A Day of Retreat at Aylesford


Aylesford (which means a “crossing place for all peoples”) is a small village in the English county of Kent where in 1242, a group of hermits from Mount Carmel fleeing the violent Saracen attacks, were given land to establish a community by a crusader returning from the Holy Land.

Aylesford Priory is one of the ancient houses of the Carmelite Order, and a major place of  pilgrimage. Five years later Aylesford hosted a General Chapter (meeting) of Carmelites from across Europe. The hermits took decisions at that Chapter which led them to adopt the lifestyle of mendicant friars at the service of Church and Society. So fundamental was this decision to the future development of the Carmelite Order that Aylesford was henceforth revered as a spiritual epicentre, sometimes nicknamed “the second Carmel”. Several leading figures of the medieval Order were associated with the priory.

In 1538, during the reign of Henry VIII with his demand for the dissolution of the monasteries, Aylesford passed from Carmelite ownership into the hands of a series of Royalist families, when it became known simply as “The Friars”, descending finally into ruins. It was purchased back by the Carmelite Order in 1949 when, on 31st October (the vigil of All Saints), Mass was celebrated once again and, in the words of the first prior of the restored community, Fr. Malachy Lynch, “life returned”! Many of the medieval buildings have been restored and a new open-air church has been built on the site of the medieval chapel.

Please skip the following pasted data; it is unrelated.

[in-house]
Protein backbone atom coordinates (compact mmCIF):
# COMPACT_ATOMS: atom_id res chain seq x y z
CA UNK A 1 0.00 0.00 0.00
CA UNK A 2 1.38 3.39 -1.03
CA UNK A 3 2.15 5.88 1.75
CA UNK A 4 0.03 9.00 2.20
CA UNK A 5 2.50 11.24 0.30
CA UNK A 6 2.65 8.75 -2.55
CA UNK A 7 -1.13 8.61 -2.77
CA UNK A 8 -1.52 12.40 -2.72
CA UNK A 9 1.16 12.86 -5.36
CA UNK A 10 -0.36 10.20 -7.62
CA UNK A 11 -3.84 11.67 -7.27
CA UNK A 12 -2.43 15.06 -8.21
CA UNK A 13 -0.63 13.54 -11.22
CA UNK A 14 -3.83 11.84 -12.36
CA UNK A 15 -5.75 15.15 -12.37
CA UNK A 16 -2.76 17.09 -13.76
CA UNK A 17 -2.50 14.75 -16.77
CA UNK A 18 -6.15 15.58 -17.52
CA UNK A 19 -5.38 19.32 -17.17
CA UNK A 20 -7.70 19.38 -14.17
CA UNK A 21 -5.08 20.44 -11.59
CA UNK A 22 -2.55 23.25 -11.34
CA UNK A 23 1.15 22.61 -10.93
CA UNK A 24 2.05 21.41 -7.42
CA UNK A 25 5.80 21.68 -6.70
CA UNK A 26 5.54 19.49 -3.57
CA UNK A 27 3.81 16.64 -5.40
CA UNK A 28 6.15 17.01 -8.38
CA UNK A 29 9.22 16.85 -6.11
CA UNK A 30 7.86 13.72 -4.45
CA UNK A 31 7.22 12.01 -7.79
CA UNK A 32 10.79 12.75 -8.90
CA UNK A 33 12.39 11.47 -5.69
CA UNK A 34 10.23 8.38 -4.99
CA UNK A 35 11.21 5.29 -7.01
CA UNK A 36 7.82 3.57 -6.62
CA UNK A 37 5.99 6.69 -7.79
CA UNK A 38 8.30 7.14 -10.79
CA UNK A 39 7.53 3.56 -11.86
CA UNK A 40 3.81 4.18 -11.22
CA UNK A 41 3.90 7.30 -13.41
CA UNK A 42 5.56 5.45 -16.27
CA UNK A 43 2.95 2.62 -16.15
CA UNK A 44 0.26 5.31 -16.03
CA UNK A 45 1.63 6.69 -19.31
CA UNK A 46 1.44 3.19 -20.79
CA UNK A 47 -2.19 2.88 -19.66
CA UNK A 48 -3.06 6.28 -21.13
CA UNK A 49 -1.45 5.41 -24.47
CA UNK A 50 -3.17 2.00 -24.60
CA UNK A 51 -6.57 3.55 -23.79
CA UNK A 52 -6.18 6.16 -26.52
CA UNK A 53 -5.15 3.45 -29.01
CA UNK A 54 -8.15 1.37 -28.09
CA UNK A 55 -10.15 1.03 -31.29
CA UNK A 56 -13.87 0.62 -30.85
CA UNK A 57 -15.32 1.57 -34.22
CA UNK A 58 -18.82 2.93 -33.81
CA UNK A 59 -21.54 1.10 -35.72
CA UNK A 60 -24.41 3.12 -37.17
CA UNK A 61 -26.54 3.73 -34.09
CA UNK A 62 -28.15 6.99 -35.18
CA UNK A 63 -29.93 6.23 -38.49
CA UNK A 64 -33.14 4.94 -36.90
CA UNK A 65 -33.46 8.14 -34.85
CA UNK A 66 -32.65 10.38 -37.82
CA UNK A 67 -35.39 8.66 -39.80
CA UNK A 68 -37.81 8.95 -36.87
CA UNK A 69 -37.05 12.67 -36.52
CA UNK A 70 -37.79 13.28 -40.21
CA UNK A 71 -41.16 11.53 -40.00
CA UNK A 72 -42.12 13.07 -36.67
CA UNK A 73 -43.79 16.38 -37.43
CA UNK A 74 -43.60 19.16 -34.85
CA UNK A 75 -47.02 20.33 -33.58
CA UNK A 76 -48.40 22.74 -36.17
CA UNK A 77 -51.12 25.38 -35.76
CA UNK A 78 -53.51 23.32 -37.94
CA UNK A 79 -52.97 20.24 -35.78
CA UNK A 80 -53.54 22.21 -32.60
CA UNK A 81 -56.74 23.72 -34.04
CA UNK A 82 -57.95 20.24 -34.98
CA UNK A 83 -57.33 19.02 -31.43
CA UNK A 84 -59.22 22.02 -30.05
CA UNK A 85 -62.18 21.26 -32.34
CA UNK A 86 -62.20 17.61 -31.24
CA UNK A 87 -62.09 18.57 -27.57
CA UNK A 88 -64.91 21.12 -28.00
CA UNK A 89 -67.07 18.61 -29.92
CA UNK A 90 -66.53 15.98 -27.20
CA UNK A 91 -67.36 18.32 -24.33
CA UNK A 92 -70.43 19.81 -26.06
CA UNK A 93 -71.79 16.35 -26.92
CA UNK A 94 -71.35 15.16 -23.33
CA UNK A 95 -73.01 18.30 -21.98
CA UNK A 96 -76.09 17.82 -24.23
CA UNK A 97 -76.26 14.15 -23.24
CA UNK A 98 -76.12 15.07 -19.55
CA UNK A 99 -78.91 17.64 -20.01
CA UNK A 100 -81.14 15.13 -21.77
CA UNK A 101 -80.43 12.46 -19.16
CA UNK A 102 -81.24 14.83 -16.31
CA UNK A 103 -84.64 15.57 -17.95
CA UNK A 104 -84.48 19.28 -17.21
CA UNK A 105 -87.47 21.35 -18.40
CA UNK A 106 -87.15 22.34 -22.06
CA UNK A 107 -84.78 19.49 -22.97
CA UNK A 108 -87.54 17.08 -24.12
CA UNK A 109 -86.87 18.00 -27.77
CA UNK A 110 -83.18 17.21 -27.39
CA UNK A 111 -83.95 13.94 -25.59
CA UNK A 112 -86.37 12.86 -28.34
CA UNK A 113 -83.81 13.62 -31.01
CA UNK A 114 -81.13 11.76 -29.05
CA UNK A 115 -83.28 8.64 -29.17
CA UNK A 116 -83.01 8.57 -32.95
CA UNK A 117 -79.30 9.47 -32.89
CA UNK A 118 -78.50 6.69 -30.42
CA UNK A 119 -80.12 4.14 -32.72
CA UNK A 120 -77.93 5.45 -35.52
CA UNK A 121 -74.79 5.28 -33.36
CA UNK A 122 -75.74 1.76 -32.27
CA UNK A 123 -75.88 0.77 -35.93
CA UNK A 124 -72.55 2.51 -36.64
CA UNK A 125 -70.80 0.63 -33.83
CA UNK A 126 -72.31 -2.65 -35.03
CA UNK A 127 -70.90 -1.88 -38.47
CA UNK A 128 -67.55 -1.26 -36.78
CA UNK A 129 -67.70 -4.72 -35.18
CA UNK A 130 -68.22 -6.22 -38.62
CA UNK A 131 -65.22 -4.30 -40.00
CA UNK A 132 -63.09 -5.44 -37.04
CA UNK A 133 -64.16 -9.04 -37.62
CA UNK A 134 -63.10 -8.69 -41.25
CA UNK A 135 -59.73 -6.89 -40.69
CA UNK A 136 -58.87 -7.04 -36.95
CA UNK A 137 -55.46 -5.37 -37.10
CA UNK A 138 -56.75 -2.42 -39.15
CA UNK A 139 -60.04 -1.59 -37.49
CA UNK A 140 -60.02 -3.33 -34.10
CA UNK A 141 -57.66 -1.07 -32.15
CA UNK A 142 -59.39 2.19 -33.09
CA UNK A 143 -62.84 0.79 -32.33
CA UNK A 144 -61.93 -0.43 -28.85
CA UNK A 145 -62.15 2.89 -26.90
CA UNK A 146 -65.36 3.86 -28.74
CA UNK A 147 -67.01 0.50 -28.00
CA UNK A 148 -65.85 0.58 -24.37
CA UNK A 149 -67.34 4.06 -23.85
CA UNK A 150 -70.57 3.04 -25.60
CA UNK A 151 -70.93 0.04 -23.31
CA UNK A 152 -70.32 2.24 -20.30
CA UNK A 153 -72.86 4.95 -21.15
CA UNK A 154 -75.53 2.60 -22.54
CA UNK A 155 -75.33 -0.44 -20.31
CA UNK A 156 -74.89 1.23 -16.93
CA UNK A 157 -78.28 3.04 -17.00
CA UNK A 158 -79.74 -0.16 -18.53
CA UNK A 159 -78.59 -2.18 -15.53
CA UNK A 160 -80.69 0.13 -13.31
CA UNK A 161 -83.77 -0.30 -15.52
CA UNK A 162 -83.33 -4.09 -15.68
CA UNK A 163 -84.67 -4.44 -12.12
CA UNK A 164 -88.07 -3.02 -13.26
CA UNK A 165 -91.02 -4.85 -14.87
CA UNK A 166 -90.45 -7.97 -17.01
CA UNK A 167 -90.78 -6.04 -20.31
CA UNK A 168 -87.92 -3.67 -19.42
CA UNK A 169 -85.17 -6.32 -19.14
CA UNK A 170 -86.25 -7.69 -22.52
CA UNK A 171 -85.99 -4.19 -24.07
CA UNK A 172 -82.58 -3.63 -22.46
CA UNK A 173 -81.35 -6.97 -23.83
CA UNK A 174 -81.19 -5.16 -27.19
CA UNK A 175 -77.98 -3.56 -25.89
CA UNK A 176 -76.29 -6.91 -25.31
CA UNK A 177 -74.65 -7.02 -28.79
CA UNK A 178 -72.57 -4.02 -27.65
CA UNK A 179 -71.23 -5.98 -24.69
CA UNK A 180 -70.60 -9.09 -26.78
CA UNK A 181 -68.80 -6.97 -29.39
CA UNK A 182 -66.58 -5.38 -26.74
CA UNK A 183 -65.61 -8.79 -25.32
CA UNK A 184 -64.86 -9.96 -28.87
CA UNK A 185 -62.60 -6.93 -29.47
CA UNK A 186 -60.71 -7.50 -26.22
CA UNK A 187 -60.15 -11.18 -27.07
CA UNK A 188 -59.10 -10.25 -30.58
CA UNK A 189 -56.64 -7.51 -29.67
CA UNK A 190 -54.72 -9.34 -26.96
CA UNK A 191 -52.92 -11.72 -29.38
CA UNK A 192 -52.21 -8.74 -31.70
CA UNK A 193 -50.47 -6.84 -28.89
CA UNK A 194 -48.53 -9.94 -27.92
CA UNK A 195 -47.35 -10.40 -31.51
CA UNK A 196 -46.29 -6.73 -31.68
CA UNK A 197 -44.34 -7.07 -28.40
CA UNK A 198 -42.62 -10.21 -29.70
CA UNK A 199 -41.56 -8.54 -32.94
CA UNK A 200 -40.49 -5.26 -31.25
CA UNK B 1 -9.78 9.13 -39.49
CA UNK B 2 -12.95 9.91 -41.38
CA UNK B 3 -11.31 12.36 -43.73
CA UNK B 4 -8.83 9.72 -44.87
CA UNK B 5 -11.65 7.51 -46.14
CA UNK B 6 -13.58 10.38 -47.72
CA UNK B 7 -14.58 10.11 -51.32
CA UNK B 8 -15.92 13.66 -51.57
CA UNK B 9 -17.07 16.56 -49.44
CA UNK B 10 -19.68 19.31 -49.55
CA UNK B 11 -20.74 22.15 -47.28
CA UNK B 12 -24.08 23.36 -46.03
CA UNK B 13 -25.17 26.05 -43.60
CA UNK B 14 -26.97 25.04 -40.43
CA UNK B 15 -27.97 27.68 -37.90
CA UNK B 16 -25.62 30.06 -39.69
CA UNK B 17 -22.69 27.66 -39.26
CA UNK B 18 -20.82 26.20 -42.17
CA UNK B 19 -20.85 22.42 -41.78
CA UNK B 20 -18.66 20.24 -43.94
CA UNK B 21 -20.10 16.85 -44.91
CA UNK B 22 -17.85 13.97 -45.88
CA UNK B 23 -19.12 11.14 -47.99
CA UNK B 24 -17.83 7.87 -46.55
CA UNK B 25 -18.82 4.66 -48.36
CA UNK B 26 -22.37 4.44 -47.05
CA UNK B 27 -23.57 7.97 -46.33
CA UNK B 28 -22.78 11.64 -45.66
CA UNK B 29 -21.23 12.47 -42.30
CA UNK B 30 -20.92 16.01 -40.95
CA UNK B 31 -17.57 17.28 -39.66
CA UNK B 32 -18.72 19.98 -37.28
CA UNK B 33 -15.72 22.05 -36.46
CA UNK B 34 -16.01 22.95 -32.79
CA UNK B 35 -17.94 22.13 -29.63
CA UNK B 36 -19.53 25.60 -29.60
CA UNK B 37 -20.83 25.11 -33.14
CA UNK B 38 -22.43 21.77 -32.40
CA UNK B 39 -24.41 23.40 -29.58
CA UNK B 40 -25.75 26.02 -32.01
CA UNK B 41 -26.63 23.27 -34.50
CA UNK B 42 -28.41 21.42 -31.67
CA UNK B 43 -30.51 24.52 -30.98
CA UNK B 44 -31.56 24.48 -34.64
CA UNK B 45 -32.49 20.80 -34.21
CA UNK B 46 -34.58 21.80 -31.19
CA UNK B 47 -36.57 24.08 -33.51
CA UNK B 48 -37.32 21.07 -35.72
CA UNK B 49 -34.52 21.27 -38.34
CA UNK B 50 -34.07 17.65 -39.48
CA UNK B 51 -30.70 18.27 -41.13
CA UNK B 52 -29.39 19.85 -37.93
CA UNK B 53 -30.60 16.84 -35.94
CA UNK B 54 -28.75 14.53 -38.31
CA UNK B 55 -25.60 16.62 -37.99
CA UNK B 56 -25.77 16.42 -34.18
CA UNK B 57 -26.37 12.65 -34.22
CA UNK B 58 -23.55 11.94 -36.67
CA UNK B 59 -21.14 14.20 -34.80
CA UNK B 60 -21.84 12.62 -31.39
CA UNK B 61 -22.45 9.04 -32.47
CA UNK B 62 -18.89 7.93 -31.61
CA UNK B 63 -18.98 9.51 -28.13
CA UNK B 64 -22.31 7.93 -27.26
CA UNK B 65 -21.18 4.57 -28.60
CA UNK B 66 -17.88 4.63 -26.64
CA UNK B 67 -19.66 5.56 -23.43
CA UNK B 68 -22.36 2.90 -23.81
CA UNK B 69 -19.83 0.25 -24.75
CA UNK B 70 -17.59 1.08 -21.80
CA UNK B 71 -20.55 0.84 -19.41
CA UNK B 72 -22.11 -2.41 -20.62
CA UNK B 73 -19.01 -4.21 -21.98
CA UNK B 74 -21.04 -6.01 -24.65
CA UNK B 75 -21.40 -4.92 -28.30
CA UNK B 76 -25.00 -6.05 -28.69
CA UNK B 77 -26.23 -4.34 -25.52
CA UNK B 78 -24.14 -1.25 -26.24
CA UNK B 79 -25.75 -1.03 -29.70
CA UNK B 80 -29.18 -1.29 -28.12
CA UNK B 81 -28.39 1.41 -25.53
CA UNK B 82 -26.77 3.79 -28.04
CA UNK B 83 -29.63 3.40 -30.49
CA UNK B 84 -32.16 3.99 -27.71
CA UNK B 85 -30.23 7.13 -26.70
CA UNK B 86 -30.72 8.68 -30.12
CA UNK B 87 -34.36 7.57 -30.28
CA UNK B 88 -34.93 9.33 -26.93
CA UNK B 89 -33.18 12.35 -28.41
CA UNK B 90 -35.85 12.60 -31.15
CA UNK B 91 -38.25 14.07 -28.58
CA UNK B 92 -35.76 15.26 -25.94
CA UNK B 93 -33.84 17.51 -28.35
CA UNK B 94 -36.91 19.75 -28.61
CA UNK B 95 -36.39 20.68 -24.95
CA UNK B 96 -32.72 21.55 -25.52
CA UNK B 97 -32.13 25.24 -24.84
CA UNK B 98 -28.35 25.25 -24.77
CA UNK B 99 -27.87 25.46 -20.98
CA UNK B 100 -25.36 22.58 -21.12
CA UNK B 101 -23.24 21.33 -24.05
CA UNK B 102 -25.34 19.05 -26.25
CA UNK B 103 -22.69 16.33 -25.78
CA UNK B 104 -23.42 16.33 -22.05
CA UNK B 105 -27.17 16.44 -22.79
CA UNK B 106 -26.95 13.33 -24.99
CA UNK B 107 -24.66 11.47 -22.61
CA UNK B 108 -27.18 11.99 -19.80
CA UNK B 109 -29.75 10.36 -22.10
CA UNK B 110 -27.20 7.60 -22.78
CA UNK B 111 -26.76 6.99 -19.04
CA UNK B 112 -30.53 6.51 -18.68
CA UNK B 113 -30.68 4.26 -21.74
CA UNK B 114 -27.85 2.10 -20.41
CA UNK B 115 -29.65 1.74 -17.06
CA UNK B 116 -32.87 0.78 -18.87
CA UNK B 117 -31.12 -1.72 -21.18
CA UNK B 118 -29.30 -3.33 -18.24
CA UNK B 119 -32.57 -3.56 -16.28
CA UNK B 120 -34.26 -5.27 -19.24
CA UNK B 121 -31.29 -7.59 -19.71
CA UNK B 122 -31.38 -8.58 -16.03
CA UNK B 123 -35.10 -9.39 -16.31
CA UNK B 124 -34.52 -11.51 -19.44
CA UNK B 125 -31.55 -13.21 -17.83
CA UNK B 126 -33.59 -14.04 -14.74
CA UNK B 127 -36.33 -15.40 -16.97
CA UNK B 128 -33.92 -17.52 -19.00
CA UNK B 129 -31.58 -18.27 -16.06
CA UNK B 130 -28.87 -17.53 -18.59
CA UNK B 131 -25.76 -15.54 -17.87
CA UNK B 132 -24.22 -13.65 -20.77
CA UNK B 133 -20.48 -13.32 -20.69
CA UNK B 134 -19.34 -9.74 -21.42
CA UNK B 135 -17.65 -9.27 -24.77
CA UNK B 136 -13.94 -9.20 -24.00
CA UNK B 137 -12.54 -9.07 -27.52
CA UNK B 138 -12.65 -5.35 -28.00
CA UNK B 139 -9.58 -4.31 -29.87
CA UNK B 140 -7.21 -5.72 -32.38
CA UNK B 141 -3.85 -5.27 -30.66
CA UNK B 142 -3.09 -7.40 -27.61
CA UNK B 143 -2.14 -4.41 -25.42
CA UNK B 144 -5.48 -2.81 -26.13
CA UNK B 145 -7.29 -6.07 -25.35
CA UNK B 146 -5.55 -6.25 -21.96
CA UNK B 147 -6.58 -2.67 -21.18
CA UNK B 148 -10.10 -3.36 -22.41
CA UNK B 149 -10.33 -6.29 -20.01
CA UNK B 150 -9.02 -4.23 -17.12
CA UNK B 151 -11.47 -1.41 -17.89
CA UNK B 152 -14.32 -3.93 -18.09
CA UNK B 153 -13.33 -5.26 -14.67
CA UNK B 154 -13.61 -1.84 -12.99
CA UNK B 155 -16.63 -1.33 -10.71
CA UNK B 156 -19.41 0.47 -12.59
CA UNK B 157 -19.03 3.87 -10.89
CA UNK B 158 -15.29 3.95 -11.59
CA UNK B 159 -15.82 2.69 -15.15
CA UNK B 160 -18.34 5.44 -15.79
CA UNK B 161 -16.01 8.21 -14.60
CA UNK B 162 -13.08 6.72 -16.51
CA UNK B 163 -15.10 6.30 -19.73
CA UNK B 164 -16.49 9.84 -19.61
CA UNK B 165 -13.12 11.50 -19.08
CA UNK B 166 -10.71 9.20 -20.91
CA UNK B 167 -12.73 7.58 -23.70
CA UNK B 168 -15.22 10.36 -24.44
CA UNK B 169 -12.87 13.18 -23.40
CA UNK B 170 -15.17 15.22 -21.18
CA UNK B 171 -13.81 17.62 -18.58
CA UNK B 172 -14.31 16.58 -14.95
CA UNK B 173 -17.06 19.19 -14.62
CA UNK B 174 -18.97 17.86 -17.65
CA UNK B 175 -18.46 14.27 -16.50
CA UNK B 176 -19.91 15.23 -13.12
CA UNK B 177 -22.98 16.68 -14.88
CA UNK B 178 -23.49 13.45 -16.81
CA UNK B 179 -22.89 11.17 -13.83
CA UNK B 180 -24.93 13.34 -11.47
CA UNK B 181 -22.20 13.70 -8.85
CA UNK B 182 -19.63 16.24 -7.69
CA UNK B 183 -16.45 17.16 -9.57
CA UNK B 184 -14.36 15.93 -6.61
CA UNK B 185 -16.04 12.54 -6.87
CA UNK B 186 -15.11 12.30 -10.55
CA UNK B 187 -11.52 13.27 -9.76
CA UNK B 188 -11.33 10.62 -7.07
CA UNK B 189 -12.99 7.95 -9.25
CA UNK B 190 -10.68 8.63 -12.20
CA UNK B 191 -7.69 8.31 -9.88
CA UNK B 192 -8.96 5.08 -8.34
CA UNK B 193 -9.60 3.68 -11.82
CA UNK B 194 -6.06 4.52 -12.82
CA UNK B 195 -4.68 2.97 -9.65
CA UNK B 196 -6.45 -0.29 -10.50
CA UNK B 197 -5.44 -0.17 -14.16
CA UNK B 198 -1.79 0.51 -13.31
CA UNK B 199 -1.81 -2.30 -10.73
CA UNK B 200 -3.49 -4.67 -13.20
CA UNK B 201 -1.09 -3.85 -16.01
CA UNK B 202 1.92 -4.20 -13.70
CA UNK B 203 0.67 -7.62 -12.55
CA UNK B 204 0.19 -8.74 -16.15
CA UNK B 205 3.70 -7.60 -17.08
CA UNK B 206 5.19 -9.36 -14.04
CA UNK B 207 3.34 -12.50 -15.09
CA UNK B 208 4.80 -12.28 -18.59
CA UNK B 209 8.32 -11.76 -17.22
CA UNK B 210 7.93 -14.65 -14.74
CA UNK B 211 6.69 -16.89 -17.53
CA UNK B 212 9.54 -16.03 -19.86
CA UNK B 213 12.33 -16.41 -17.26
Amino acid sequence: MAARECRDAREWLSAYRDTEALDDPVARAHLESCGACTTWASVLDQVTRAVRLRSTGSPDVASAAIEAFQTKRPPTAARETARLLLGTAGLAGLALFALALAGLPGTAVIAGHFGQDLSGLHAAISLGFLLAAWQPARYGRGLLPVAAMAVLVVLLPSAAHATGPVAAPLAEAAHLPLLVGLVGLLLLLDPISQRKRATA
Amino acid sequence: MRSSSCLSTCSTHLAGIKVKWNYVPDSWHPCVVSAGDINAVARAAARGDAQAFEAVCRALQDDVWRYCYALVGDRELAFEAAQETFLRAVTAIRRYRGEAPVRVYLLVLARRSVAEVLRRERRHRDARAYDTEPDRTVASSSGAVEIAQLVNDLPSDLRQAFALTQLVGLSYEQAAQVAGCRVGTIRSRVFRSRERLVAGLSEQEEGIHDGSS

St. Simon Stock receiving the brown scapular from Our Lady

St. Simon Stock receiving the brown scapular from Our Lady

The shrine at Aylesford is dedicated to Our Lady of the Assumption, and beautiful chapels dedicated to the saints of Carmel, notably St. Simon Stock, have been described as “prayers in stone”. (Our Lady appeared to St. Simon Stock in 1251 and gave him the brown scapular as a mark of her special protection for the Carmelite order). Aylesford has always inspired creative endeavours, and the work of artists such as Adam Kossowski and Philip Lindsey Clark add great beauty to the priory.


Situated alongside the gently flowing River Medway, Aylesford provides a haven of peace in a busy world. It is currently run by a community of 16 Carmelite Friars; hundreds of pilgrims travel to the Priory every year seeking religious inspiration. I spent the day there in this idyllic setting of the Kentish countryside on an organised retreat on Saturday 5th October, led by the energetic and exceptionally talented priest, Fr. Marcus Holden*.

There were lovely prayers and singing, then time to reflect and make a good Confession before the celebration of a beautiful Traditional Mass. Fr. Marcus gave two inspiring spiritual talks, one of them on the subject of the Holy Rosary whose feast day we celebrated two days later. The relics of St. Simon Stock behind the altar were venerated and a formal ceremony to enroll members into the Brown Scapular took place. We prayed the Rosary before finalising the day with Benediction of the Blessed Sacrament.